WASHINGTON — Asked during a Tuesday briefing about House Republicans’ ongoing struggle to elect a speaker, White House press secretary Karine Jean-Pierre broke into a telling grin. “We’re certainly not going to insert ourselves in what’s happening on the other side of Pennsylvania Avenue,” she said, seeming to suppress a laugh as she spoke.
On the other side of Pennsylvania Avenue is the U.S. Congress, where Republicans have been in the midst of a contentious leadership fight since narrowly retaking the lower chamber in last November’s midterm elections. Rep. Kevin McCarthy, who had long coveted the speakership, assumed that the position would be his, but he failed to overcome opposition from his own party in at least the initial rounds of speaker votes.
By Tuesday evening, McCarthy was dealt three embarrassing losses, but he and his allies vowed to stick it out for additional ballots.
“The @GOP is in disarray,” former top White House aide Cristóbal Alex wrote on Twitter, using an insult Republicans flung at Democrats when fights erupted between moderates and progressives.
For a president who expects to spend 2023 on making shows of bipartisanship, the Republican brouhaha offered an irresistible contrast — at least in the White House’s own view — between seasoned competence and pointless ideological combat.
“They don’t want to focus on the American people and their family,” Jean-Pierre said of congressional Republicans. “They want to focus on political division.”
Officially, the White House kept quiet about the proceedings on Capitol Hill. “The White House understands that this decision will be made by the Republican conference,” a senior administration official told Yahoo News. But President Biden’s allies see Tuesday’s tumult — the first contested speakership vote in a century — as a validation of the arguments he made throughout the fall about what he called “MAGA extremists” and their supposed unwillingness to govern.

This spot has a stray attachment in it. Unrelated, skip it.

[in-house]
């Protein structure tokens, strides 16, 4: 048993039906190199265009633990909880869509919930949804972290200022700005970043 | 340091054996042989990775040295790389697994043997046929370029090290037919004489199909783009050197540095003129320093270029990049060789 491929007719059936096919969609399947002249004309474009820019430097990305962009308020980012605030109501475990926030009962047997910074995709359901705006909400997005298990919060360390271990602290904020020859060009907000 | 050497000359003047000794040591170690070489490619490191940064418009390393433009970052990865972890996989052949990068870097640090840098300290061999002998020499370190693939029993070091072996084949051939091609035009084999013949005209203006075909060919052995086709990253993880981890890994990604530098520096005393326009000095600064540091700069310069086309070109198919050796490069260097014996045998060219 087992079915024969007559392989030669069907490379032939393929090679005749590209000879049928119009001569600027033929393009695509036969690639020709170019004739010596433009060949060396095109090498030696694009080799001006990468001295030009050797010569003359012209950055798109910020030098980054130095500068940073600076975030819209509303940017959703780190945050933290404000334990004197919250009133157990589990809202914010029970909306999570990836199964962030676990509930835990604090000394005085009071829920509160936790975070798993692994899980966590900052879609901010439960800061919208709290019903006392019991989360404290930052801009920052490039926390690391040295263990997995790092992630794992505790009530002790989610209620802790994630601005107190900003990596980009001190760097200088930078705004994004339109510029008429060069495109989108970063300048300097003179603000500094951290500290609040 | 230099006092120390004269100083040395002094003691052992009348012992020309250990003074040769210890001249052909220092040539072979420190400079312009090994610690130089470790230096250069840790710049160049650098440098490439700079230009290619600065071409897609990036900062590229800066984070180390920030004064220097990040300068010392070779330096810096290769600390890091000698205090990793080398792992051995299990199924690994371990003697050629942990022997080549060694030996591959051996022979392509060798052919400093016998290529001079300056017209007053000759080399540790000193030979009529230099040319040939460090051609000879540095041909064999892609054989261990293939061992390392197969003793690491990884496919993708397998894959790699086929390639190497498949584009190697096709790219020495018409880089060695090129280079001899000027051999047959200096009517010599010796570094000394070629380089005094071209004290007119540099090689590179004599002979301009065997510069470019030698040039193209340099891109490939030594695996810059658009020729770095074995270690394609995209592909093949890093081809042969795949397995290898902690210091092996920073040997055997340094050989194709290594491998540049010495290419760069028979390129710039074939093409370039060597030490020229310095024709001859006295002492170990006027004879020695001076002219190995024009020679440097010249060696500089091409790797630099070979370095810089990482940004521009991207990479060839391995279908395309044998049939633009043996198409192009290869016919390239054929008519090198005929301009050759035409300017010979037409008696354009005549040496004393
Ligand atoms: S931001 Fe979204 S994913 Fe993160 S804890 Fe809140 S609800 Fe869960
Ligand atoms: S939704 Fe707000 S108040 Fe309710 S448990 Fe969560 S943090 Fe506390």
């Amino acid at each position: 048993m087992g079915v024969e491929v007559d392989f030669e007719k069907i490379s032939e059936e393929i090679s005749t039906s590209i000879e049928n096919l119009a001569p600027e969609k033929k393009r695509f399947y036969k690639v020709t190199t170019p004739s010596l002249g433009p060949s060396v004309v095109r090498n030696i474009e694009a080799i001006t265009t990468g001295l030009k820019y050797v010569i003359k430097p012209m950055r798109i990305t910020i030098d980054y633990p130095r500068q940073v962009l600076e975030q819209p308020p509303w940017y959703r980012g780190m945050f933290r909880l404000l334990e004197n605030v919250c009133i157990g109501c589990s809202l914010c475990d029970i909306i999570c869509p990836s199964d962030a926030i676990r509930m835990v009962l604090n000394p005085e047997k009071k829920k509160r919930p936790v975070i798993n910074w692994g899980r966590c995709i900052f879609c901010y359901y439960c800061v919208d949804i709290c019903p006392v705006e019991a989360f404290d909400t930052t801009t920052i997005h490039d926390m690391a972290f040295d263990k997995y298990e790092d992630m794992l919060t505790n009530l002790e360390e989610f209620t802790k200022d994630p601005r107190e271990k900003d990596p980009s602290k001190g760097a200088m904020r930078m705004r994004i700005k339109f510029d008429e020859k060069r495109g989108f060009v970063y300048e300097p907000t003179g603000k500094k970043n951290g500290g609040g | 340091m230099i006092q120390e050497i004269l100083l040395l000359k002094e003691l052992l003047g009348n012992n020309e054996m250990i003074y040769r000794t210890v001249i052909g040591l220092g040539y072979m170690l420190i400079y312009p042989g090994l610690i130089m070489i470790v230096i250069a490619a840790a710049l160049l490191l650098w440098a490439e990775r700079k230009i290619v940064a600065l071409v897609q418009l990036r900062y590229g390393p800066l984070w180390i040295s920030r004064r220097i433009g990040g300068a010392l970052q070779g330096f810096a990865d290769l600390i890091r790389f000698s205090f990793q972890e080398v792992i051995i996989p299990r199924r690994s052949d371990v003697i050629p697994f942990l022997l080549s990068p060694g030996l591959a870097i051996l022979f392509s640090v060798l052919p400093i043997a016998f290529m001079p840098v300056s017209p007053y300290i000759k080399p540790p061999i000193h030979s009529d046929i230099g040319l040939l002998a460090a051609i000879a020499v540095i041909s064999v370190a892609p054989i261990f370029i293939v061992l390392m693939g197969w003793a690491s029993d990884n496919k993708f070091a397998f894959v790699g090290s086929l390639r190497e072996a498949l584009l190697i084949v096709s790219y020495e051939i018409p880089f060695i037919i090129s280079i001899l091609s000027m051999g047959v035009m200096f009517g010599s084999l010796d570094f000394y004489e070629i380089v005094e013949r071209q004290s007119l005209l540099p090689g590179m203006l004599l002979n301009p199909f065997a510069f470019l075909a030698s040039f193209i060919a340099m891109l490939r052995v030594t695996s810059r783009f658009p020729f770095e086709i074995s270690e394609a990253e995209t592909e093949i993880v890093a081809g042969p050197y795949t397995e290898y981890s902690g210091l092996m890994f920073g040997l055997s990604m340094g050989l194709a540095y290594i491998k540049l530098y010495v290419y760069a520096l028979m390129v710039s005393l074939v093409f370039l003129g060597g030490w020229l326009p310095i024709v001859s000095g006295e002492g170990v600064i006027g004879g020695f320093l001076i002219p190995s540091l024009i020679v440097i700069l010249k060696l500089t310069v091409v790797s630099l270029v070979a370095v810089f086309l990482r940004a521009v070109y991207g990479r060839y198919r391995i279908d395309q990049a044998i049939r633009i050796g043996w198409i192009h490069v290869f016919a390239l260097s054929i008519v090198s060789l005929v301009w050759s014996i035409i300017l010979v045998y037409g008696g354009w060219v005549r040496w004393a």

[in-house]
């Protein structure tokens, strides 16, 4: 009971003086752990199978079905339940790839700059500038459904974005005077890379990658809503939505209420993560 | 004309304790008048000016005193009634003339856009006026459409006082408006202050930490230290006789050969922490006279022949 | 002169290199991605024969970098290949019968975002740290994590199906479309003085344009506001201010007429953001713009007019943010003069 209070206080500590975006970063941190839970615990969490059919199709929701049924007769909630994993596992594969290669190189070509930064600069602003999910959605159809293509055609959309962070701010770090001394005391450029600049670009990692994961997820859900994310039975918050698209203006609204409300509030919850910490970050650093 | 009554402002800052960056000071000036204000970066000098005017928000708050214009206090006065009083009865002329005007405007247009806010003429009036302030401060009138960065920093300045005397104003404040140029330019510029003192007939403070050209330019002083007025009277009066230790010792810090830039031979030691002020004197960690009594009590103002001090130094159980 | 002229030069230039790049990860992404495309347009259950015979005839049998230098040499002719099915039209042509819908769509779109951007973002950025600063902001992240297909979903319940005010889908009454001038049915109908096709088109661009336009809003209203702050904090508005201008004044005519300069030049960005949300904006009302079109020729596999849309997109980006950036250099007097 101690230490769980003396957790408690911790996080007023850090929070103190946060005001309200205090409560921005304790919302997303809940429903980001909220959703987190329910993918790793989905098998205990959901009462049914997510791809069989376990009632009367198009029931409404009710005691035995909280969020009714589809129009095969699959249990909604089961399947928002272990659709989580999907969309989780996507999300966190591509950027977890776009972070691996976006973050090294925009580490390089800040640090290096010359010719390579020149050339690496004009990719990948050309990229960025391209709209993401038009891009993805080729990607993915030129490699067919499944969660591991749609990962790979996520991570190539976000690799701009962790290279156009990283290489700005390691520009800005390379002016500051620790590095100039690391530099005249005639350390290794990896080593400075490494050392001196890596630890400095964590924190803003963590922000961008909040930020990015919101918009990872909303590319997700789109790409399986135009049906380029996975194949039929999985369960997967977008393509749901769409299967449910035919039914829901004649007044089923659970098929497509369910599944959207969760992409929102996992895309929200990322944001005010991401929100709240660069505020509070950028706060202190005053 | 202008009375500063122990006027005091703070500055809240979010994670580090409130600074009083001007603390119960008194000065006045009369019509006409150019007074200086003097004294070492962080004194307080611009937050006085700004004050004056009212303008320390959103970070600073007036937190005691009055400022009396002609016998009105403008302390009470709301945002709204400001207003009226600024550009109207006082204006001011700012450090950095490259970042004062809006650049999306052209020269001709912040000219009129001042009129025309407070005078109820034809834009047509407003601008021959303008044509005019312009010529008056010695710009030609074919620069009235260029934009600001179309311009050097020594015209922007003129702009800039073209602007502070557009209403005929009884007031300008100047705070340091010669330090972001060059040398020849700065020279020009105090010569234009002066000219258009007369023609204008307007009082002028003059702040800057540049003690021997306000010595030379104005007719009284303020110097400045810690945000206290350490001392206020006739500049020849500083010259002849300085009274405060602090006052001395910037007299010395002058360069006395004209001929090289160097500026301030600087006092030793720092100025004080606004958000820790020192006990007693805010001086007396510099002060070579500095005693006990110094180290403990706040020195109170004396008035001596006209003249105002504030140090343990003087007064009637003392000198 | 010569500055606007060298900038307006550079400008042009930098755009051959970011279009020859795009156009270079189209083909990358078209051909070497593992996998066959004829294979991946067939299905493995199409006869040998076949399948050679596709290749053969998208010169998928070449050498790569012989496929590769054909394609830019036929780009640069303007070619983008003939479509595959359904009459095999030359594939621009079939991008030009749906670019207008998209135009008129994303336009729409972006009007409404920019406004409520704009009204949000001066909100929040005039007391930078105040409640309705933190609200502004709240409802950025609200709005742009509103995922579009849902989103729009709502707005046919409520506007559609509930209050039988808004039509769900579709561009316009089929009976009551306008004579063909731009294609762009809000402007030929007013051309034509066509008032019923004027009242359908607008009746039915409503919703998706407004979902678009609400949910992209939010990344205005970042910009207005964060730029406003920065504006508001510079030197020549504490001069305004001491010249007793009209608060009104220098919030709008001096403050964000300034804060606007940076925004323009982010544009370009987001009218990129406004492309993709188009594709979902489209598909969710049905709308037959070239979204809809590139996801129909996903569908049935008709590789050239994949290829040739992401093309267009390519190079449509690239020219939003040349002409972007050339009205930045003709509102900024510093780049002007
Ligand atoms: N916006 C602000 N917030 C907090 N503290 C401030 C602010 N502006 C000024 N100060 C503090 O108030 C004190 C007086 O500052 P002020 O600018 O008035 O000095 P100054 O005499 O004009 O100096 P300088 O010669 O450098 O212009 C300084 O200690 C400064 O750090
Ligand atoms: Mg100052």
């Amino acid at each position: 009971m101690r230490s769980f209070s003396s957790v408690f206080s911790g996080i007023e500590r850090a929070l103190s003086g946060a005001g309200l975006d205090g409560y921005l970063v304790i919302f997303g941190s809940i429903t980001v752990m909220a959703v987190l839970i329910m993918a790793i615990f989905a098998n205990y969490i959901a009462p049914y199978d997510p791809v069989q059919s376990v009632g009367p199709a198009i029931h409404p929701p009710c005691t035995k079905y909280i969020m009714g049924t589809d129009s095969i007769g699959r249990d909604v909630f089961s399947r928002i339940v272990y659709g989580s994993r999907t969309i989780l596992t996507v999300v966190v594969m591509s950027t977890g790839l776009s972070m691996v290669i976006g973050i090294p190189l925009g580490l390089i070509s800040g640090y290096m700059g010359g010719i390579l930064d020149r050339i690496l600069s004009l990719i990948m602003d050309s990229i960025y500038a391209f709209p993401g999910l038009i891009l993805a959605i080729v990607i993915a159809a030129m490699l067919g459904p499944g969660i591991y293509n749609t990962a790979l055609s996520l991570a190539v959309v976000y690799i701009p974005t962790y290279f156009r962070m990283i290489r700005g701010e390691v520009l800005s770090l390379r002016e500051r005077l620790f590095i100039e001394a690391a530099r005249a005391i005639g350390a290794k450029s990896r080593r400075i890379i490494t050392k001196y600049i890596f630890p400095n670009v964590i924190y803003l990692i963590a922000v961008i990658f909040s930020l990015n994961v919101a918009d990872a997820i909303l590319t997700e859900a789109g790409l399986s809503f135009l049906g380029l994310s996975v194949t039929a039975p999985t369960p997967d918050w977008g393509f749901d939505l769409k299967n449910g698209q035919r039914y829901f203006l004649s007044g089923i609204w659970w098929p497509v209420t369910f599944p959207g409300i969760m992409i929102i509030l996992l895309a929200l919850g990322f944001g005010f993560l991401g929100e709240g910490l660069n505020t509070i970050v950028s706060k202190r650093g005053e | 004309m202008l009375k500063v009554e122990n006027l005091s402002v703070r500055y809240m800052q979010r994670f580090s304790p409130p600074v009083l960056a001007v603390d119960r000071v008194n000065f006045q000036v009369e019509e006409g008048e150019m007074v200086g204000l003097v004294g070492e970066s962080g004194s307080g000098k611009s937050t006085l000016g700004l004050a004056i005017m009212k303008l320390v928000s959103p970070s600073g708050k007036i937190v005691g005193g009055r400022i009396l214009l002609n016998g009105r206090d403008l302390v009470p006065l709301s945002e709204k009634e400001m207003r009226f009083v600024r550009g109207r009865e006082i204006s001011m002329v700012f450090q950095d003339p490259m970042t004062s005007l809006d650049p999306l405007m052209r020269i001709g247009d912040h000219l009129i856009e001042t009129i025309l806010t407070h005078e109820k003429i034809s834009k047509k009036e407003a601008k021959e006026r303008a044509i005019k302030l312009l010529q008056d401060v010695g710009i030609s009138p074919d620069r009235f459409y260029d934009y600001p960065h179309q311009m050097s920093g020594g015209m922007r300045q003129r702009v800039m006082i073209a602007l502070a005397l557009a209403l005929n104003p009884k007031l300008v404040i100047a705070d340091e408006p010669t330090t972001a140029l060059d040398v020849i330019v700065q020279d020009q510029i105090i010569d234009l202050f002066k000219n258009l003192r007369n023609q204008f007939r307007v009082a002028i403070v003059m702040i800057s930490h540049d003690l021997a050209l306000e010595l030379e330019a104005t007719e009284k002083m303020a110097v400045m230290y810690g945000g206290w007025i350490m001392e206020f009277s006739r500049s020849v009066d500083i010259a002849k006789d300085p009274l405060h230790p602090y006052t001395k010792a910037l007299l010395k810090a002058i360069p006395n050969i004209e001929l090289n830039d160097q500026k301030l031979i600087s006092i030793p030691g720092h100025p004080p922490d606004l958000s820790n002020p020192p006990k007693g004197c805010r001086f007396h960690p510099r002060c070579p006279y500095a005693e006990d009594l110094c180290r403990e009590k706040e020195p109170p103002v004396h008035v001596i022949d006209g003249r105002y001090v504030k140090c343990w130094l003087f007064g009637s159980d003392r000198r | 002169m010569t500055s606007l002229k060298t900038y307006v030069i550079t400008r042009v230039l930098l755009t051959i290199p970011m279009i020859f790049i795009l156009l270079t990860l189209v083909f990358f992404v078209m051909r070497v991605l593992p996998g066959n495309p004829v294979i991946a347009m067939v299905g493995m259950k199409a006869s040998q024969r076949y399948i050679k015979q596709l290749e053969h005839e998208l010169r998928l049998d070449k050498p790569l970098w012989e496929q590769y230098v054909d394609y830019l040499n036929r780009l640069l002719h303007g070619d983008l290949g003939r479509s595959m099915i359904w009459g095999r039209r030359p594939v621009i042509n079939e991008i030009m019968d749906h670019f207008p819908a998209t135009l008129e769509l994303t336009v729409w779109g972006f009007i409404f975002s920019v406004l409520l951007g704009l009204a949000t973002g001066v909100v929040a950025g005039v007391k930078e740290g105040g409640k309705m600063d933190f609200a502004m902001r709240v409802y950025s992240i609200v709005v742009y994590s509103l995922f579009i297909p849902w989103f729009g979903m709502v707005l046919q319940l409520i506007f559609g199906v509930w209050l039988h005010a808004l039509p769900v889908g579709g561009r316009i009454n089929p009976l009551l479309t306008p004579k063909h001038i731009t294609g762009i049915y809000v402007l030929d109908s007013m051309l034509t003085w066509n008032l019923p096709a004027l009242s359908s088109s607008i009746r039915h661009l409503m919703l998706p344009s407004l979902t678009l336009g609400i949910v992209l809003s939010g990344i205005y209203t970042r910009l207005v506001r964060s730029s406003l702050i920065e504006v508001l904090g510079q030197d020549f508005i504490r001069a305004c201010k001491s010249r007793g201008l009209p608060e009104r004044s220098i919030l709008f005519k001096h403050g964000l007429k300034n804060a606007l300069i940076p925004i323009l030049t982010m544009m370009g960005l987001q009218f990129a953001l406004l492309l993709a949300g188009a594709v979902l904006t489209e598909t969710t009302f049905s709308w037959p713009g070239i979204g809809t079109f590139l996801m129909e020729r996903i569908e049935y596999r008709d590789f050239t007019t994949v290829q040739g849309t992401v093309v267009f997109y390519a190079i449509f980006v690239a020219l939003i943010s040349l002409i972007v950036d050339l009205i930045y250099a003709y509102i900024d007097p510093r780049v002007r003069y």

“They thrive on chaos,” Biden said of these steadfastly pro-Trump conservatives during a September speech on the state of American democracy, describing them as a faction apart from the mainstream Republican Party.
Chaos was certainly in evidence on Tuesday, as McCarthy failed to secure the requisite majority of votes necessary to become speaker. McCarthy is himself an ally of Donald Trump, retracting the initial criticism he made of the outgoing president after the deadly Jan. 6, 2021, riot at the Capitol. But the resistance to his speakership is being led by even more committed Trump supporters, such as Rep. Matt Gaetz of Florida, who want to use the next two years to launch a series of partisan investigations into the Biden administration and the Biden family, specifically the president’s troubled son Hunter.
Meanwhile, far-right Rep. Marjorie Taylor Greene, usually an ally of Gaetz, emerged as a seemingly unlikely supporter of McCarthy. “If the base only understood that 19 Republicans voting against McCarthy are playing Russian roulette with our hard earned Republican majority right now,” Greene tweeted Tuesday amid the votes. “This is the worst thing that could possibly happen.”
“It makes us look foolish,” Rep. Dan Crenshaw, R-Texas, complained on Fox News. “If I didn't know any better, it's like the Democrats paid these people off.”
As if to press the point, the White House announced on Sunday that Biden would travel to Kentucky on Wednesday to deliver a speech on his infrastructure plan, to which Congress devoted $1.2 trillion in a bipartisan 2021 vote. “He’s willing to work with Republicans who are willing to continue to deliver for the American people,” Jean-Pierre said during Tuesday’s press briefing.
The president will be joined by Mitch McConnell, the Republican leader in the Senate, where he served alongside Biden for years, as well as by Mike DeWine, the popular Republican governor of Ohio. Adding to the rift in the Republican Party has been Trump, who launched blistering attacks against both McConnell and his wife, including in a New Year’s Eve missive.
For mainstream conservatives who want the Republican Party to stymie Biden’s agenda while bolstering its own 2024 prospects, Tuesday’s dysfunction was an ominous sign. “The choice is Kevin McCarthy or chaos,” former House Speaker Newt Gingrich warned.
Adding to Tuesday’s somewhat surreal scene was the presence of George Santos, the newly elected Republican lawmaker from Long Island, who appears to have invented most of his life story. Seeing that members of the media were gathered in front of his new office in the Capitol complex, Santos promptly fled.
Later, Santos was spotted sitting alone on the House floor — yet another symbol of a rough start to the 118th Congress for Republicans.